Some mystery surrounds the source of Macrossan's income, but he must have had some substance to remain an unpaid member of parliament for twelve years. He certainly controlled the Northern Advocate and Miners' Journal for some time and was rumoured to have other newspaper interests in the north. He also appears to have invested in lead mining and was involved in railway construction contracts in New South Wales and perhaps in Queensland.
Macrossan was physically small and slight, pale-complexioned and almost delicate in appearance. His deep-set eves and heavy beard, jet black in his earlier years, attracted attention and hinted at a depth of feeling and a strength of expression to which his contemporaries all attest. Solitary by nature, he was known to miners as 'Jack the Hatter' and he seems not to have made friends easily. This difficulty must have been enhanced by his intense vigour in party politics, the bitterness and passion of the speeches in and outside the House, the strength of his insistence on his Catholic religion and a clear determination not to conciliate or to suffer fools gladly.
Macrossan's early loyalty to the Conservative Party must have shocked his original electors, the northern miners, but the suggestion that he had betrayed his constituents as a price for future office seems ill-based. Whatever his changes of attitude, a consistency can be distinguished in his actions on issues he thought vital, but his vacillation on such matters as payment of members of parliament cannot be freed completely from the suggestion of opportunism. On some subjects, however, he stood firm, irrespective of party policy or personal advantage. Committed to the interests of working miners, he legislated for their safety and was much more consistent in opposing Chinese coolie immigration to the goldfields than he was on Kanakas or Indians in agriculture. A fervent advocate for North Queensland, he complained that its interests were ill-served by 'Queen Street Ministries'. While still in opposition in 1876, he secured the appointment of a Financial Separation Commission. In 1886 he came out openly for complete separation for the North and in the assembly made one of Australia's great statements for local self-government. Though supported only by the balance of his 'Northern Nine', he tried again in 1890 and came as close as 26 votes to 32 to carrying the House. On religious questions he was always consistent and arguably affected his personal prospects thereby. Contemporaries regarded him as the lay leader of Catholicism in Queensland. Rumour persists that he had been intended for the priesthood.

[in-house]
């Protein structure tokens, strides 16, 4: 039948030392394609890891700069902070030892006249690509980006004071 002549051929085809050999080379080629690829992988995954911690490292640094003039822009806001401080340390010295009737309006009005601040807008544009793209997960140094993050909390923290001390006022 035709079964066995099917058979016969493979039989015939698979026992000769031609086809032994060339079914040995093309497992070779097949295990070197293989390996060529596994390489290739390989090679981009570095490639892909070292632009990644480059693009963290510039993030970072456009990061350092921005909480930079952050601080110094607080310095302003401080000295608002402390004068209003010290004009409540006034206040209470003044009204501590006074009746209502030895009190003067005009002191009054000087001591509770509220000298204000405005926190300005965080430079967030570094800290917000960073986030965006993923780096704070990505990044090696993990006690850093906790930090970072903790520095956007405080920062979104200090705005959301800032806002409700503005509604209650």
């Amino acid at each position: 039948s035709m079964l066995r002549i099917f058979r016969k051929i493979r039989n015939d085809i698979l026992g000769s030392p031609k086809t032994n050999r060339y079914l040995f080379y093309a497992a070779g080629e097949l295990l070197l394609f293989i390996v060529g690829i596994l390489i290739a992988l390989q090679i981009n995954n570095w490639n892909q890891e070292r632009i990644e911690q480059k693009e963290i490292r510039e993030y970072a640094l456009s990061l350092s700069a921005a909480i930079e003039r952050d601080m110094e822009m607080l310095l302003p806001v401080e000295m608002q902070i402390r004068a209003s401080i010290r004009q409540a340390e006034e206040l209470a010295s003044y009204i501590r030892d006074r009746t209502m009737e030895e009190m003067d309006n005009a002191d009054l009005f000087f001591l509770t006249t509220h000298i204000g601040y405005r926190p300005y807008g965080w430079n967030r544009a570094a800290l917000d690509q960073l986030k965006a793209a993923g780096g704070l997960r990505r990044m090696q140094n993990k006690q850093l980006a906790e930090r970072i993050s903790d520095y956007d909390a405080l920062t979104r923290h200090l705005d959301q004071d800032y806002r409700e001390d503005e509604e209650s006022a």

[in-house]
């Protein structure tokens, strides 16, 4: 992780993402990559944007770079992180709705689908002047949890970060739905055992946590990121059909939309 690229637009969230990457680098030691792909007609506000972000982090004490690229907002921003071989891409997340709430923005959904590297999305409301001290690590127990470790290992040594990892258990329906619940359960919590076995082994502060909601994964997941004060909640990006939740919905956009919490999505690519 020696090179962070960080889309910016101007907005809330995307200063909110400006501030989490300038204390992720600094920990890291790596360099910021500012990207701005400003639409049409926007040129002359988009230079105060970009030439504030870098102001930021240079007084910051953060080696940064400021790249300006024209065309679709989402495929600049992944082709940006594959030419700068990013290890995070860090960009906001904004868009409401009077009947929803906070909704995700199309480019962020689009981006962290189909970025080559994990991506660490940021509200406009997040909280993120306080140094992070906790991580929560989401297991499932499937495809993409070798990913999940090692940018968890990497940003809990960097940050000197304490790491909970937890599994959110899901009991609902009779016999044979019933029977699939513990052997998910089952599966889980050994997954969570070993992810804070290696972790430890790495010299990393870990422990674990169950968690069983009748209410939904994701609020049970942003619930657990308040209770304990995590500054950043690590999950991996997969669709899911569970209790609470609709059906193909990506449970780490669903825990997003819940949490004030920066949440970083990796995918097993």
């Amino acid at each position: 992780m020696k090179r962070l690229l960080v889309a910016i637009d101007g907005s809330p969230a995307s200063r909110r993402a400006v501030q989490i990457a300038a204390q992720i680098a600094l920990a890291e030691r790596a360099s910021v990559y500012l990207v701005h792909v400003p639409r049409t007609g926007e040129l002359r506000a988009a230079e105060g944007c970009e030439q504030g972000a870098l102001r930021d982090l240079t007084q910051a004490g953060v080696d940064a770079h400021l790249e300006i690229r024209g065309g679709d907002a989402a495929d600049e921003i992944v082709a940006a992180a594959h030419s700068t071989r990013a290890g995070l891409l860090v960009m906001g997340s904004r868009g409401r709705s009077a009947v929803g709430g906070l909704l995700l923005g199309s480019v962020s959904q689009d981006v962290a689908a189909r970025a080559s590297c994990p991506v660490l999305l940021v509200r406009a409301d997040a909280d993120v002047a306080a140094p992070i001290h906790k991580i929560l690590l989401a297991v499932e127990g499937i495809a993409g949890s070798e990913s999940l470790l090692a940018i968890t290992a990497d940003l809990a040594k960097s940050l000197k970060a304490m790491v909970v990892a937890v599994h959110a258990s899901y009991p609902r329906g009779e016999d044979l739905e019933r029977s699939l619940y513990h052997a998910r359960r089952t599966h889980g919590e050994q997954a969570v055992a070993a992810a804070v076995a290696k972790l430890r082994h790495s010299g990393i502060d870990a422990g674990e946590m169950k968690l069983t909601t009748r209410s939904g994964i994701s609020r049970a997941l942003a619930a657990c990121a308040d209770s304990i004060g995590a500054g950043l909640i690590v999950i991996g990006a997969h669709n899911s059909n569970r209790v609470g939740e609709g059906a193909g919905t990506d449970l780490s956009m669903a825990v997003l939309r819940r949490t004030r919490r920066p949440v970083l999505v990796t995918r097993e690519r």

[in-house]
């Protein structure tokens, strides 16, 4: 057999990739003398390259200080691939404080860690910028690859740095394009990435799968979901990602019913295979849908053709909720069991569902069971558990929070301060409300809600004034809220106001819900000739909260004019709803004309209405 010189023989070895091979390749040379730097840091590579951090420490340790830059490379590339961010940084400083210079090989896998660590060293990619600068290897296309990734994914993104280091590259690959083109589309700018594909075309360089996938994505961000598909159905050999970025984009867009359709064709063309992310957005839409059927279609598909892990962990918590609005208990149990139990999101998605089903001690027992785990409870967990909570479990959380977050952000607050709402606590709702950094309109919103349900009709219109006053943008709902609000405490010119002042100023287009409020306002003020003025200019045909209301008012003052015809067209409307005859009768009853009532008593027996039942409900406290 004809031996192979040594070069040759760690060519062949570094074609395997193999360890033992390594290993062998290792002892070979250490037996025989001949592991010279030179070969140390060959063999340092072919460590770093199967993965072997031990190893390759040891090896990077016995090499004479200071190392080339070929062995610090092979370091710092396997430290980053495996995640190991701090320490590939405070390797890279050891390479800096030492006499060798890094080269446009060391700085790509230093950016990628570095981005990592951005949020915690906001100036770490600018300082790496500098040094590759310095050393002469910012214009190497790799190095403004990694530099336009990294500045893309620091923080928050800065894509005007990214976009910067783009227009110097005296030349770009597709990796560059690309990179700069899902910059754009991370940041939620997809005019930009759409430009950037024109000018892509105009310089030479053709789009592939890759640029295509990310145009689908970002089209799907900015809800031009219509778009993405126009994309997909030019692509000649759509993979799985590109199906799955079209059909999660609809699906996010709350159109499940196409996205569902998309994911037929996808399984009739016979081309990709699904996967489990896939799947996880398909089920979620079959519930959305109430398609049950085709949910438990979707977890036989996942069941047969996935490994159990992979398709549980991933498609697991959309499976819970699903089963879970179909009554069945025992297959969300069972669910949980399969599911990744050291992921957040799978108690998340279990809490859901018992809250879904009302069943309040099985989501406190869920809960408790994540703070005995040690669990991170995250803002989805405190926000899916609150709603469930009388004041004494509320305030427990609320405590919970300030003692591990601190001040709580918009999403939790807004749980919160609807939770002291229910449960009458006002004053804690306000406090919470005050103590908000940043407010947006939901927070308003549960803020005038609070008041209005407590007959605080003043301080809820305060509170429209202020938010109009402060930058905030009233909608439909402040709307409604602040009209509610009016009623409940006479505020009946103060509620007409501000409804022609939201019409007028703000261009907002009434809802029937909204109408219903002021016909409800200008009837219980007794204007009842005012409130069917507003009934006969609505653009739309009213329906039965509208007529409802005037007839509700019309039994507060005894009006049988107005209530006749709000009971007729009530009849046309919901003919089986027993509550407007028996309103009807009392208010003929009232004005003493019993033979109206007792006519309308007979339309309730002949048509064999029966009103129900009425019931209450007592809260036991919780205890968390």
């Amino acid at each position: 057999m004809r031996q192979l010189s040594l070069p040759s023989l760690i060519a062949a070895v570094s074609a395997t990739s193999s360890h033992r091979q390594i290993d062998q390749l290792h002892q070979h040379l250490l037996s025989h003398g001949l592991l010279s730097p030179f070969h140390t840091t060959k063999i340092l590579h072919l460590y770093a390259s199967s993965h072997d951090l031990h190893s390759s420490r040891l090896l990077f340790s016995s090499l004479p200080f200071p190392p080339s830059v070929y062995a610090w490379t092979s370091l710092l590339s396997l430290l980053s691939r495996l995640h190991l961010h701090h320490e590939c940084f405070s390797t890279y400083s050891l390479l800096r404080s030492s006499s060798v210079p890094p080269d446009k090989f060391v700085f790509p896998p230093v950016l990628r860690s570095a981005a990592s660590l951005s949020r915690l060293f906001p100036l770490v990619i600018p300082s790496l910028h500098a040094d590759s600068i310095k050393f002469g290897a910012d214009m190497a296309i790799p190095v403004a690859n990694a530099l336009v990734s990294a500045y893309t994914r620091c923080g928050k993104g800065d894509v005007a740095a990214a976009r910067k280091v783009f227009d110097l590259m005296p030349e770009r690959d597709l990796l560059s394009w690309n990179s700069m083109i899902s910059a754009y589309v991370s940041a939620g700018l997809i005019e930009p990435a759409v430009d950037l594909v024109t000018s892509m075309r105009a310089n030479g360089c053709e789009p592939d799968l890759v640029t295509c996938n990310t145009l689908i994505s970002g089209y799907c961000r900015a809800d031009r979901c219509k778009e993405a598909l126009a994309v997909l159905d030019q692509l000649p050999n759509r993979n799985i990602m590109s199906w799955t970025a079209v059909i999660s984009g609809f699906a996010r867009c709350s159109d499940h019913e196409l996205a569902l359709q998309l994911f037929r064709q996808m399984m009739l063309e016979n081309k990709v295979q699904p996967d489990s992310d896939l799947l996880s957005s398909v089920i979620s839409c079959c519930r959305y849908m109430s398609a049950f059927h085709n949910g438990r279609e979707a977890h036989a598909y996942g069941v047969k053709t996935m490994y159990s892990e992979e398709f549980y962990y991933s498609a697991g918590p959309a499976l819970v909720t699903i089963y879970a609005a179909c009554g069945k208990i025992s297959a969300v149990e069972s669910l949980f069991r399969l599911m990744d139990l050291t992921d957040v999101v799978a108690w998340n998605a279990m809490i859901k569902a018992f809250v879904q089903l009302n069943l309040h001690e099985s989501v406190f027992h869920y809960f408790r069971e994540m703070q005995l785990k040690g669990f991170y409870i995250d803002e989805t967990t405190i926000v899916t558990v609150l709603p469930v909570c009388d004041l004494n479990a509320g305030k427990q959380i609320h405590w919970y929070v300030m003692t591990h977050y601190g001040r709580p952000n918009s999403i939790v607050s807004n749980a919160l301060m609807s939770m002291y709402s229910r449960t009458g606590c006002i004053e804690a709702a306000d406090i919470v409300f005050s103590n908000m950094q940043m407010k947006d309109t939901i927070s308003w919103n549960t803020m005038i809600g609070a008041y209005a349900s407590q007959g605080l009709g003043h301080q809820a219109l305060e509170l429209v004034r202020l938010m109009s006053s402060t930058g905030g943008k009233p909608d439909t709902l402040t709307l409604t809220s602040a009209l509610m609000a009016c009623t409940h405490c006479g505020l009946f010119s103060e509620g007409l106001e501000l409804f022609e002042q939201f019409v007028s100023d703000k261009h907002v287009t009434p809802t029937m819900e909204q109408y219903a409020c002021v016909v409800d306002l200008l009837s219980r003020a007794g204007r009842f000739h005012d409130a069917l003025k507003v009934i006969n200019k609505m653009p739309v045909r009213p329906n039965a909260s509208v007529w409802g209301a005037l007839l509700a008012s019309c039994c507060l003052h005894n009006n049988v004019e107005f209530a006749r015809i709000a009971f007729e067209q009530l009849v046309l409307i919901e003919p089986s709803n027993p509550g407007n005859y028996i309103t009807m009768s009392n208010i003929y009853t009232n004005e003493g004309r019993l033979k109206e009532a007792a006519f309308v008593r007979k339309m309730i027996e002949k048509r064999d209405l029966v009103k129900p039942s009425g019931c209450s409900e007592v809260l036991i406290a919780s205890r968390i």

Finally, Macrossan emerged as one of the earliest and ablest of the apostles of Federation. Contemporaries have recorded his fervent, infectious enthusiasm and clear grasp of principles. In the convention debates he stands out for his knowledge and admiration of American precedent. Bernhard Wise and Alfred Deakin recorded that he was a quiet speaker but stress the detail and incisiveness of his argument. To Queensland journalists he was ever the fiery demagogue, and to his long-time enemy Thadeus O'Kane his oratory was 'raw and bloody bones'. Undoubtedly a Statesman Macrossan lay behind the Politician Macrossan.
Harrison Bryan, 'Macrossan, John Murtagh (1833–1891)', Australian Dictionary of Biography, National Centre of Biography, Australian National University, http://adb.anu.edu.au/biography/macrossan-john-murtagh-4138/text6627, published first in hardcopy 1974, accessed online 25 May 2016.
This article was first published in hardcopy in Australian Dictionary of Biography, Volume 5, (MUP), 1974